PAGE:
Services Provided by Dr. Ducat
*EMDR for Trauma
Sometimes my work with patients consists largely or exclusively of psychoanalysis with individuals, or psychotherapy with families, couples or individuals. Psychotherapeutic treatment has been referred to as the “talking cure” because it heals, in part, through conversation. Putting troubling thoughts, emotions, and memories into words enables them to be felt and understood more deeply, to be borne with greater resilience, and to facilitate wiser choices
The privacy, boundaries, empathy, and safety of the therapeutic relationship can enable even the most shameful and frightening feelings to be faced and worked through. There is also the opportunity to give new meanings to old stories, so that the traumas of the past needn't be the script for the future, and real change becomes possible.
I view therapy as a zone of curiosity, discovery and the unexpected. One paradox of the deep trust that develops between patients and myself is that it allows for the unconscious conflicts and patterns that impair an individual's everyday life and relationships to emerge in the psychotherapy relationship itself. While this can be momentarily uncomfortable, when old difficulties emerge in the here-and-now context of treatment, it can lead to unprecedented insight and an ability to imagine and experiment with new, healthier ways of being with oneself and others.
From an integrative perspective, psychotherapy is an intervention in the body as well as the mind. Just as imbalances in various parts of the body can show up in our brains, our brains can think and emote the other parts of our bodies into health or illness. This has long ceased to be a controversial assertion, even in mainstream medicine. Since the mind is a manifestation of the brain, anything that affects how we think and feel transforms our neurochemistry.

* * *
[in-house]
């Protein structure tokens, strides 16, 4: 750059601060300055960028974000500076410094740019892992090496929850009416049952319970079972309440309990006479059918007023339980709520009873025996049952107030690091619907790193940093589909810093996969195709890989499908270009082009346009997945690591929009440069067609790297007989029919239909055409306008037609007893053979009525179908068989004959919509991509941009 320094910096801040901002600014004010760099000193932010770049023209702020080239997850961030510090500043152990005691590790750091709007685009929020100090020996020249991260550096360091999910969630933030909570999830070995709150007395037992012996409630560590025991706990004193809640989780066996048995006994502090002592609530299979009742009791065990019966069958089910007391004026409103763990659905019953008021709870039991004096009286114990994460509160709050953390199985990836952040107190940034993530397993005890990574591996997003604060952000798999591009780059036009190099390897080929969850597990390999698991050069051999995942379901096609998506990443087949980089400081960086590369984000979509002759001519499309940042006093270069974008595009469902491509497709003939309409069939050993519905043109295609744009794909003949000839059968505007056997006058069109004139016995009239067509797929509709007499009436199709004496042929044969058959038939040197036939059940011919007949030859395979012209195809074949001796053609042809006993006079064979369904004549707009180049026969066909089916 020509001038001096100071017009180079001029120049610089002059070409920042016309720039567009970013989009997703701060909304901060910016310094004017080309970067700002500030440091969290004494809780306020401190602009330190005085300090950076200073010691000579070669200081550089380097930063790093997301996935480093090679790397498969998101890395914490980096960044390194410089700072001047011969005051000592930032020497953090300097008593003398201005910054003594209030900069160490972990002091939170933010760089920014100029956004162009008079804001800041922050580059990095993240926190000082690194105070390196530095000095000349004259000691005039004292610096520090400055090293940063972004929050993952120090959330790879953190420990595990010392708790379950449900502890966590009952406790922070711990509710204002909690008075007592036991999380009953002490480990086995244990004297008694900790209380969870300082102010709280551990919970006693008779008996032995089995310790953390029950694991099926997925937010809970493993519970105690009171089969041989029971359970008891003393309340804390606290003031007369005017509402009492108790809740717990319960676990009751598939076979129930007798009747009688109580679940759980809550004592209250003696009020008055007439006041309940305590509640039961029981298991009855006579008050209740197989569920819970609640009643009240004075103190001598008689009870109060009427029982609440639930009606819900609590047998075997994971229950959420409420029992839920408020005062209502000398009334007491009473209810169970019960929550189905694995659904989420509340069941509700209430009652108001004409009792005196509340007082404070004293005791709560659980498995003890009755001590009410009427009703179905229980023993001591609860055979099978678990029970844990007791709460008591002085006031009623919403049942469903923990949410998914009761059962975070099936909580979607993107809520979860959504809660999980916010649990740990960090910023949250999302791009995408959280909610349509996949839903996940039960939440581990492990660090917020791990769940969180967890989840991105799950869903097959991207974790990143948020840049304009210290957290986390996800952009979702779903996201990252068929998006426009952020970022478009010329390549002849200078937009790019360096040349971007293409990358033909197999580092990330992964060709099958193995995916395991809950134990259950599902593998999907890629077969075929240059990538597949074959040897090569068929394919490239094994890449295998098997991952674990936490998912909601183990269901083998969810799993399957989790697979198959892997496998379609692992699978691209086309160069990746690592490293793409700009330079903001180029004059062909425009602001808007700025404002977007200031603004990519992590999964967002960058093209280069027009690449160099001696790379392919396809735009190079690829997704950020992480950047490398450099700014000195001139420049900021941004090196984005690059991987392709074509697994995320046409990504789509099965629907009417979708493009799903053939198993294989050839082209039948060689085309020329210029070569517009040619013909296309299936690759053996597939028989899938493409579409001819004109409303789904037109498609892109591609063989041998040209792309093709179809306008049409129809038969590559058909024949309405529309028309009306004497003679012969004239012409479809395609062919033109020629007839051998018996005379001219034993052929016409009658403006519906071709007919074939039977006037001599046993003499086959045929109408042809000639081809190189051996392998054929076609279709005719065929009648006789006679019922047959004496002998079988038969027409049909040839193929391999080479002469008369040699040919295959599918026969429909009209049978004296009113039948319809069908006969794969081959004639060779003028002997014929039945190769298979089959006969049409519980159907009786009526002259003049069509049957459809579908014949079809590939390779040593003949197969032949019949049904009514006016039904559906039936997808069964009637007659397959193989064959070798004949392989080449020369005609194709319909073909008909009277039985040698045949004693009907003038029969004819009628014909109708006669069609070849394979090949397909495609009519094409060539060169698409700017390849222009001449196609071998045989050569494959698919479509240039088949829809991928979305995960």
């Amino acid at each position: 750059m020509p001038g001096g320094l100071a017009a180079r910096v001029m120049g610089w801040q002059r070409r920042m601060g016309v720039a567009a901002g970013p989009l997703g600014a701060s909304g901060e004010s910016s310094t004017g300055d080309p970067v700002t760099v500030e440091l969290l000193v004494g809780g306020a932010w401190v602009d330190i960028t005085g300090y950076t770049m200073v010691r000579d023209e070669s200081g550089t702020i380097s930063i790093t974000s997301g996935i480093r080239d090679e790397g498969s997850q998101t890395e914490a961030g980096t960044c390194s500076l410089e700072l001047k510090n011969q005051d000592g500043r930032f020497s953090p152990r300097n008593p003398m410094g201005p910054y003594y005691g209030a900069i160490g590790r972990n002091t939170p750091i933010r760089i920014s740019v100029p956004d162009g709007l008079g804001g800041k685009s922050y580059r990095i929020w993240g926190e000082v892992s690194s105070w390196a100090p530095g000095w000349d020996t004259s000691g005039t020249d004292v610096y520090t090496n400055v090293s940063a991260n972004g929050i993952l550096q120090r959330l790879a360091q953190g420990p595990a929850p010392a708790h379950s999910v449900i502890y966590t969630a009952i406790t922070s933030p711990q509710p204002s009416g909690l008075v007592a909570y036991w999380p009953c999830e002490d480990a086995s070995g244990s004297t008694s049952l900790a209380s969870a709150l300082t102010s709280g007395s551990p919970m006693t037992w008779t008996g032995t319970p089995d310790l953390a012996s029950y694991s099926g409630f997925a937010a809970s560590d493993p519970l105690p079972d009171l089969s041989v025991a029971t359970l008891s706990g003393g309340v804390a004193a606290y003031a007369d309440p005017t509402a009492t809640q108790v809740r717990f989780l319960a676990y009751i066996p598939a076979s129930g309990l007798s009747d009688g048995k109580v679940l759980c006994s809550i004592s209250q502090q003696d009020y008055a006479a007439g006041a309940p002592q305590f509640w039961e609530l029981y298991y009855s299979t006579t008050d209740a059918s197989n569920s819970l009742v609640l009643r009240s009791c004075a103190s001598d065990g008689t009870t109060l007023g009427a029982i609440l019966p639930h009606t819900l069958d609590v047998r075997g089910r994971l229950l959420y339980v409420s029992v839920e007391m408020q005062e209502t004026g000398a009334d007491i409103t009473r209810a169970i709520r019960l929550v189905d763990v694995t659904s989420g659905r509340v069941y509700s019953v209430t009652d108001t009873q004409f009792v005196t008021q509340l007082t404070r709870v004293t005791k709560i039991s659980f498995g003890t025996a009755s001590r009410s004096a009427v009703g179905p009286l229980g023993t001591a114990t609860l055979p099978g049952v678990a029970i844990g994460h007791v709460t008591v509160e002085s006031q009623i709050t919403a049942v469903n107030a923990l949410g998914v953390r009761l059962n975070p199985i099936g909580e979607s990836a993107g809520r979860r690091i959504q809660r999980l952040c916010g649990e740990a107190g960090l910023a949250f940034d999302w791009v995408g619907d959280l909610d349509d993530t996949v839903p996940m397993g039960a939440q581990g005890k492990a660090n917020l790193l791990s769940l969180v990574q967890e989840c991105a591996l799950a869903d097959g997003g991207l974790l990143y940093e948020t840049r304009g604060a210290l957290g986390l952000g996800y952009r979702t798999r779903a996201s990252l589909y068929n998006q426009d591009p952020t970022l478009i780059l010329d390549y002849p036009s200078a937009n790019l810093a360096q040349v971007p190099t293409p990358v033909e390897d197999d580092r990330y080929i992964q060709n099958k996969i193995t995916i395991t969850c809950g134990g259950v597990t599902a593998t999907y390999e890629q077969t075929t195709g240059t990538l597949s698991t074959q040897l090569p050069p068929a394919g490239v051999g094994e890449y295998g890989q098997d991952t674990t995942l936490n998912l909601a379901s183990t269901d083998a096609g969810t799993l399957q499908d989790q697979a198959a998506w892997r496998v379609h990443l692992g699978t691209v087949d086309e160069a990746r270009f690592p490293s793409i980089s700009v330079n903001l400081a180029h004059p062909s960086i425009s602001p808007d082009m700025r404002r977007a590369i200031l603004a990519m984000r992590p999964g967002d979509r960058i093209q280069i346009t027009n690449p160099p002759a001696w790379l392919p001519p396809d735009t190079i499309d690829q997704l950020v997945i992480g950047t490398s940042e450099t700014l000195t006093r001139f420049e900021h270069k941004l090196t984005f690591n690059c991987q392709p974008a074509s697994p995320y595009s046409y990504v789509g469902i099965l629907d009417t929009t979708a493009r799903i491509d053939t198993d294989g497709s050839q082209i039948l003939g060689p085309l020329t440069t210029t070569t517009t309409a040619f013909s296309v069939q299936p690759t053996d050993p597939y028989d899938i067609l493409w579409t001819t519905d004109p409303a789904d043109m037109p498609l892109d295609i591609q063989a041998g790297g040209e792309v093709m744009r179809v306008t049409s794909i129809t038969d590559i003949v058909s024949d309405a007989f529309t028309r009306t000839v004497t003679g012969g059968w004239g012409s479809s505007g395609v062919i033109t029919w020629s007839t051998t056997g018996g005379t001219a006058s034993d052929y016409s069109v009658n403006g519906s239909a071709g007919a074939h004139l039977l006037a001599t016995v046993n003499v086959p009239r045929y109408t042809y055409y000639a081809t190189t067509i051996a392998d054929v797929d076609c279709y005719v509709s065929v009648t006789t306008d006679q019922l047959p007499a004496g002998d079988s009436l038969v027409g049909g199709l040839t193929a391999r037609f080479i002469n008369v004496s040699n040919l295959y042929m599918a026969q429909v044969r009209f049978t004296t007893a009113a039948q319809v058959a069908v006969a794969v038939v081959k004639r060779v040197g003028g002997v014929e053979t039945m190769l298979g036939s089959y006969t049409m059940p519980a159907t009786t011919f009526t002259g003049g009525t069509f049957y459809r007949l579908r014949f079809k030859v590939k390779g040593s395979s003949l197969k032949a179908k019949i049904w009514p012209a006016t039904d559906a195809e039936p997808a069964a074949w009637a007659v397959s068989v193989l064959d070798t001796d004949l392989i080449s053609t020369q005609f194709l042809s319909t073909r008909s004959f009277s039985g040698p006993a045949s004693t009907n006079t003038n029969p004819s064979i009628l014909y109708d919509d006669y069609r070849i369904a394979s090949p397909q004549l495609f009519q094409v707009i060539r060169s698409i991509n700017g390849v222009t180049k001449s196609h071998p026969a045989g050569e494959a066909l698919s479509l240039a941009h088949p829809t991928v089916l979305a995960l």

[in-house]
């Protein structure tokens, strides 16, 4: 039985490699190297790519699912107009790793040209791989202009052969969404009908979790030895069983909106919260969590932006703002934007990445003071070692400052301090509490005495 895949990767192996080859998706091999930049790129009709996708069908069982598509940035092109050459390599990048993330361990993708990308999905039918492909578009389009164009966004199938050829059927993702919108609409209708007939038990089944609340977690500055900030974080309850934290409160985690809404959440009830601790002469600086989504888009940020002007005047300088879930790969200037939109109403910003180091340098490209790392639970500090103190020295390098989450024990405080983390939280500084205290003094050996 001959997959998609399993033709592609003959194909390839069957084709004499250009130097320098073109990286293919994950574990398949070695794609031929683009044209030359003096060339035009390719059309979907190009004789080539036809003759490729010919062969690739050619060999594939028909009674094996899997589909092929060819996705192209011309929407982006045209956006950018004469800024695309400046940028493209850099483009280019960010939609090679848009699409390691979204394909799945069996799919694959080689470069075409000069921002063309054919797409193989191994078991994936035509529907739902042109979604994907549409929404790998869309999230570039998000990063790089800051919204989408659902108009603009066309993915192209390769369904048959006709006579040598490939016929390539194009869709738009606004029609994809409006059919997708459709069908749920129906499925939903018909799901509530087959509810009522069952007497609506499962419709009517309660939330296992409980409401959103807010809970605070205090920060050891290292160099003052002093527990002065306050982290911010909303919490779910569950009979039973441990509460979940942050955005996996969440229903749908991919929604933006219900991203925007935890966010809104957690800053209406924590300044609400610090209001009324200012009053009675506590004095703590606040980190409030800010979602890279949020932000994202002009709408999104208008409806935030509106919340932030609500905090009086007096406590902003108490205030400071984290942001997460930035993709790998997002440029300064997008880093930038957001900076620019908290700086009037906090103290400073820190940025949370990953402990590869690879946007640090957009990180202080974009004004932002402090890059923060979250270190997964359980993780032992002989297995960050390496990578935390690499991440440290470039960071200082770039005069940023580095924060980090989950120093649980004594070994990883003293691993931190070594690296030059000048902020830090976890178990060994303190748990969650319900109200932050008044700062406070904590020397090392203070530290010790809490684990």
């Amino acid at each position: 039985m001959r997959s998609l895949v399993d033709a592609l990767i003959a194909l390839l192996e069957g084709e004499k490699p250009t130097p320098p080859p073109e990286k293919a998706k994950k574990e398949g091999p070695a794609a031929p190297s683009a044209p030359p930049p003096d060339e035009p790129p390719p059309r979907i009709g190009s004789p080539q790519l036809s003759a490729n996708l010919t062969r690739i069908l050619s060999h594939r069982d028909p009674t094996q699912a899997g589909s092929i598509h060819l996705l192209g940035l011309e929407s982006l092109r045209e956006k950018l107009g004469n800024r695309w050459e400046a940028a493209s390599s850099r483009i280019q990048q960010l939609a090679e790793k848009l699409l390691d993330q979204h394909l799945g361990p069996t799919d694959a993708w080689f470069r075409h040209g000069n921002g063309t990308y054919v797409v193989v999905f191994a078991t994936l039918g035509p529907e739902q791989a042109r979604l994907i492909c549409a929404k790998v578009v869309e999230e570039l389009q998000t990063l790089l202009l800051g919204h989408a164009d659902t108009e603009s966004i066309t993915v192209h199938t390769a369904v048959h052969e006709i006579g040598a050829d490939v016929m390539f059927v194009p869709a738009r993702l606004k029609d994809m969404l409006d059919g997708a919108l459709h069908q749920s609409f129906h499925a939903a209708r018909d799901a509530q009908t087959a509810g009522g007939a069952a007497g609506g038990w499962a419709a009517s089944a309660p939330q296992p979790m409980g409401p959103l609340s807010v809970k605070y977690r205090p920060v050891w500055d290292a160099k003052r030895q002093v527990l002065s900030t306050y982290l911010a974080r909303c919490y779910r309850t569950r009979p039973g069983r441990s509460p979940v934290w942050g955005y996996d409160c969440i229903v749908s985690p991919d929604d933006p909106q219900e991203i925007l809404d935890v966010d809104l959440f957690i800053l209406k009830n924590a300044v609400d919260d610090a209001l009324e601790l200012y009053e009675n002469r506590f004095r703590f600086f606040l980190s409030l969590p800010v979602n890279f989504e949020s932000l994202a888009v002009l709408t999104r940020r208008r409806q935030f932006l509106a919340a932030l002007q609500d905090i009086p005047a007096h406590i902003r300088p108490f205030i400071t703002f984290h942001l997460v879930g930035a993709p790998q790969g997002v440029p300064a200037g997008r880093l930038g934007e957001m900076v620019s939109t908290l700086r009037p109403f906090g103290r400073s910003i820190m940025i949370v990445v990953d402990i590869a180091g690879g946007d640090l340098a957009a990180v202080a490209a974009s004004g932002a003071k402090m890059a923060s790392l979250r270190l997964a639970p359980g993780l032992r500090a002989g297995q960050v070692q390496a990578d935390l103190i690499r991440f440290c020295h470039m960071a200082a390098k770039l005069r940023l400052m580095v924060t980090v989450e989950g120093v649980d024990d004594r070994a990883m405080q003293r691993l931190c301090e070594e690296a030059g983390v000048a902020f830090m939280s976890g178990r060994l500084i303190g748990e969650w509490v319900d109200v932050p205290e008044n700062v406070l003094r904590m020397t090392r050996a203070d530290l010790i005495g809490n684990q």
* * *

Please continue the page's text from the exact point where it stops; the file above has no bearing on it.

By changing how we direct our attention, we create corresponding changes in our neural circuitry. When psychotherapy helps to produce integrating links in the mind -- when we experience the connection between things that have always felt unrelated -- it simultaneously facilitates new anatomical links in our brains. And flowing from these brain changes, we can experience a cascade of effects that impact our entire physiology, from the functioning of our hearts to the responsiveness of our immune systems. In this way of thinking, talk therapy is a form of bodywork.
Psychotherapy for Couples
Couples therapy can facilitate greater understanding of both oneself and one’s partner and what is co-created. I help partners explore and understand their patterns of interacting, the causes of dissatisfaction, and help them notice and make use of their strengths. We all enter relationships with the models of past experience potentially playing a role in our choice of a partner, expectations about what a relationship should look and feel like, and often fears of possible dangers. These influences usually function largely outside of our awareness. For some people it is helpful to notice and talk about this.
While each relationship is unique, the kinds of issues that people struggle with include conflicts over, sex, money, infidelity, fair allocation of responsibilities, and communication styles, as well as feelings of anger, jealousy, boredom, abandonment, insecurity and betrayal. Sometimes couples find themselves in a continual state of tension without knowing why
There are certain conditions like phobias, post-traumatic stress disorder, extreme grief, unbearable loss, and self-destructive behaviors that are frequently resistant to ordinary talk therapy. To more effectively treat these problems, I use EMDR (Eye Movement Desensitization and Reprocessing), a technique that begins by evoking the mental imagery, emotions, thoughts, and body sensations that are associated with painful memories or experiences. This is followed by the application of bilateral stimulation, achieved by the non-invasive use of sound, vibratory sensations, tapping or guided eye movement in a pattern that alternates from one side of the body to the other.